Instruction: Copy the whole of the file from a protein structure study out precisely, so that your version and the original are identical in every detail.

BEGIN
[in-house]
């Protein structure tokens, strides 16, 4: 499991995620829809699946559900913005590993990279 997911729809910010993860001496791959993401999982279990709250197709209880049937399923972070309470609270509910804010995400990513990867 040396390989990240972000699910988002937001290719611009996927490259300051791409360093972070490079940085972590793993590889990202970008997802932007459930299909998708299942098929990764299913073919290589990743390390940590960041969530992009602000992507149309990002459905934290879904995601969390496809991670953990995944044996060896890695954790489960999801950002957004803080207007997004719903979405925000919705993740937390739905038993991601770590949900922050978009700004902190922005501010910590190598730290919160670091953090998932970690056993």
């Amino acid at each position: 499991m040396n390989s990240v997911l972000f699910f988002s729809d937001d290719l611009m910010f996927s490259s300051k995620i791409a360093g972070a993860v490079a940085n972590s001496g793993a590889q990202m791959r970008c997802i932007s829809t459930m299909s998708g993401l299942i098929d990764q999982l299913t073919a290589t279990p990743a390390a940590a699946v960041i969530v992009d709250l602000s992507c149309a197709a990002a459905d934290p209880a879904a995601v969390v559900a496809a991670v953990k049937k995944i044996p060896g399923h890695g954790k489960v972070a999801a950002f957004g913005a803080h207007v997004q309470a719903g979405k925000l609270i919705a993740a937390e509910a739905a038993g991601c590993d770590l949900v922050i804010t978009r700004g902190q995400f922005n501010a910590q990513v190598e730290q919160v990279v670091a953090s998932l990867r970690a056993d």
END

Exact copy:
[in-house]
């Protein structure tokens, strides 16, 4: 499991995620829809699946559900913005590993990279 997911729809910010993860001496791959993401999982279990709250197709209880049937399923972070309470609270509910804010995400990513990867 040396390989990240972000699910988002937001290719611009996927490259300051791409360093972070490079940085972590793993590889990202970008997802932007459930299909998708299942098929990764299913073919290589990743390390940590960041969530992009602000992507149309990002459905934290879904995601969390496809991670953990995944044996060896890695954790489960999801950002957004803080207007997004719903979405925000919705993740937390739905038993991601770590949900922050978009700004902190922005501010910590190598730290919160670091953090998932970690056993």
């Amino acid at each position: 499991m040396n390989s990240v997911l972000f699910f988002s729809d937001d290719l611009m910010f996927s490259s300051k995620i791409a360093g972070a993860v490079a940085n972590s001496g793993a590889q990202m791959r970008c997802i932007s829809t459930m299909s998708g993401l299942i098929d990764q999982l299913t073919a290589t279990p990743a390390a940590a699946v960041i969530v992009d709250l602000s992507c149309a197709a990002a459905d934290p209880a879904a995601v969390v559900a496809a991670v953990k049937k995944i044996p060896g399923h890695g954790k489960v972070a999801a950002f957004g913005a803080h207007v997004q309470a719903g979405k925000l609270i919705a993740a937390e509910a739905a038993g991601c590993d770590l949900v922050i804010t978009r700004g902190q995400f922005n501010a910590q990513v190598e730290q919160v990279v670091a953090s998932l990867r970690a056993d």